Australia

Article

January 23, 2022

Australia, officially the Commonwealth of Australia, is a state in the southern hemisphere that makes up a continent; and it also includes several small islands in the Pacific and Indian Oceans. Continental Australia covers an area of ​​7.69 million square kilometers and is, at the same time, the largest island in the world, but the smallest continent; Australia is, in fact, the main part of the ocean continent; The Australian state also includes the island of Tasmania and various outbuildings, such as Christmas and Norfolk Islands. Neighboring countries are New Zealand, in the southeast; and, to the north, Indonesia, East Timor, and Papua New Guinea, from which it is separated by the Torres Strait. Australia is bordered by the Timor and Arafura Seas to the north, the Coral Sea and the Tasman Sea to the east, the Antarctic Ocean to the south, and the Indian Ocean to the west. From north to south it is about 3,700 kilometers, while from east to west it is about 4,000. It is the sixth largest state on the planet after Russia, Canada, China, the United States and Brazil; but its population does not reach 20 million people. The roof of the country is Mount Kosciusko, with an altitude of 2,228 meters. The main river is the Murray, 2,575 kilometers long. Continental Australia has been inhabited by Indigenous Australians for over 42,000 years. After sporadic visits by northern fishermen, and European explorers and traders in the seventeenth century, the eastern half of the continent was claimed by the British in 1770 and officially inhabited as a penitentiary under the name of the New Wales colony. South, January 6, 1788. As the population grew and new areas were explored, five more autonomous colonies of the crown were established successively in the course of the nineteenth century. On 1 January 1901, the six colonies were federated to form the Commonwealth of Australia. Since the creation of the federation, Australia has maintained a liberal and democratic system and is a member of the British Commonwealth of Nations. The capital of the federation is Canberra, although most of the Australian population lives in the coastal cities of Sydney, Melbourne, Brisbane and Adelaide.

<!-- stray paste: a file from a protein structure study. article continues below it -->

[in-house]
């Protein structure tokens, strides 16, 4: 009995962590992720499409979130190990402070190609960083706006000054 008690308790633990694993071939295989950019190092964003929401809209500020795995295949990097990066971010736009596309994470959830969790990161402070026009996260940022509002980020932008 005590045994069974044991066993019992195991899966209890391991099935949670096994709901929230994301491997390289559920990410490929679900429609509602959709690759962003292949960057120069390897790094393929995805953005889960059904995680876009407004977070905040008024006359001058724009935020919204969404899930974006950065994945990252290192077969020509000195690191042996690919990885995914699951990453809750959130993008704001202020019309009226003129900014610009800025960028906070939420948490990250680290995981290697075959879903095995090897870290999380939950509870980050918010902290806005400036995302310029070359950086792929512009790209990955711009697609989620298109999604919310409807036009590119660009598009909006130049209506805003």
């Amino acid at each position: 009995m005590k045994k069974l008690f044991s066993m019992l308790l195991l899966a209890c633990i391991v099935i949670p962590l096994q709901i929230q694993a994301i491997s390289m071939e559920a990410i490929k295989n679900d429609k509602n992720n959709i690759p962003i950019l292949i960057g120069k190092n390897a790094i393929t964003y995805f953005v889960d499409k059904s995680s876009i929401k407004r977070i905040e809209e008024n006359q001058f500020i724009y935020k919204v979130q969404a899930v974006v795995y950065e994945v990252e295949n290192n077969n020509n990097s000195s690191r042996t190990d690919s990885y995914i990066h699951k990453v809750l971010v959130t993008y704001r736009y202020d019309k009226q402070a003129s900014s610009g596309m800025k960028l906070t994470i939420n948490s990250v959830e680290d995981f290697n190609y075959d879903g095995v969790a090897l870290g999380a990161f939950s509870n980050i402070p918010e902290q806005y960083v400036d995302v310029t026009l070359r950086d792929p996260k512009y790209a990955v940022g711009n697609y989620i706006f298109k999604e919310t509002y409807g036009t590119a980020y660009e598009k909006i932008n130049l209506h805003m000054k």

Etymology

The name Australia is derived from the Latin Australis, meaning 'Southern' or 'Southern'. The legends of an "unknown land of the south" (terra australis incognita) date back to Roman times and appear on geographical maps of the Middle Ages, although there was no knowledge of a continent in the Middle Ages. 'southern hemisphere. The first use of the name Australia in English was in 1625, in the words: "A note of Australia of the Holy Spirit, written by Master Hakluyt", published by Samuel Purchas in Hakluytus Posthumus. The Dutch adjective Australische va used by Batavian officials to refer to the land discovered in the south in 1638. Gabriel de Goigny, under the pseudonym Jacques Sadeur, used it in his translation of The Adventures of Jacques Sadeur dans la Découverte e le Voyage de la Terre Australe, in 1692. Alexander Dalrymple later used the denomination in his work An Historical Collection of Voyages and Discoveries in the South Pacific Ocean (1771), to refer to the entire South Pacific region. . In 1793, George Shaw and Sir Edward Smith published the work Zoology and Botanny of New Holland, which contained the phrase "… of the vast island, or rather, continent of Australia, Australasia, or New Holland." The term Australia became popular from the play A Voyage to Terra Australis by navigator Matthew Flinders, the first person to circumnavigate the island. Governor Lachlan Macquarie of New South Wales used this name in his letters to England, and on December 12, 1817, he recommended that the Colonial Office make official use of it. In 1824, the Admiralty accepted o

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